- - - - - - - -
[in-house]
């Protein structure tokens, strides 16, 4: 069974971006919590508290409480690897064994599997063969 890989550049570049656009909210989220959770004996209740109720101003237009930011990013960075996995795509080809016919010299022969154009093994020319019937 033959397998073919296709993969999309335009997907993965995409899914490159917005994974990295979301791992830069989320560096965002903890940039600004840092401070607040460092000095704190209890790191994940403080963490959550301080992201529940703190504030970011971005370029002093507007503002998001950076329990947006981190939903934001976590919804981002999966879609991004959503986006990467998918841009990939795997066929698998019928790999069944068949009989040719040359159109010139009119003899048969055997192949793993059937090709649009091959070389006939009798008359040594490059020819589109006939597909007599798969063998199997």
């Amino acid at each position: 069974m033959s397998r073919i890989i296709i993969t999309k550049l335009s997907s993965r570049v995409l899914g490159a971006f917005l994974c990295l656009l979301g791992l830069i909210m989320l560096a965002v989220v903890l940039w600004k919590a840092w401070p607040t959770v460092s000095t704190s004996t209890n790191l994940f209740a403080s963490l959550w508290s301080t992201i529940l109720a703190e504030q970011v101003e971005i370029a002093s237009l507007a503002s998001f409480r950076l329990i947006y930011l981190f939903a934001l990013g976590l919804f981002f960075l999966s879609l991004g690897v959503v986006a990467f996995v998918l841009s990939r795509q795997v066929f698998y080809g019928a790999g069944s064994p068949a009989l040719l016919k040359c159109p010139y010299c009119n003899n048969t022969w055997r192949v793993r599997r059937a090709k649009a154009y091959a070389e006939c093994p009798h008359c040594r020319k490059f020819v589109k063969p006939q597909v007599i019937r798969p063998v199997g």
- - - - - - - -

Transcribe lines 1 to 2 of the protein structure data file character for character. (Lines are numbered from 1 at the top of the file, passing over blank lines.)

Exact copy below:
[in-house]
């Protein structure tokens, strides 16, 4: 069974971006919590508290409480690897064994599997063969 890989550049570049656009909210989220959770004996209740109720101003237009930011990013960075996995795509080809016919010299022969154009093994020319019937 033959397998073919296709993969999309335009997907993965995409899914490159917005994974990295979301791992830069989320560096965002903890940039600004840092401070607040460092000095704190209890790191994940403080963490959550301080992201529940703190504030970011971005370029002093507007503002998001950076329990947006981190939903934001976590919804981002999966879609991004959503986006990467998918841009990939795997066929698998019928790999069944068949009989040719040359159109010139009119003899048969055997192949793993059937090709649009091959070389006939009798008359040594490059020819589109006939597909007599798969063998199997």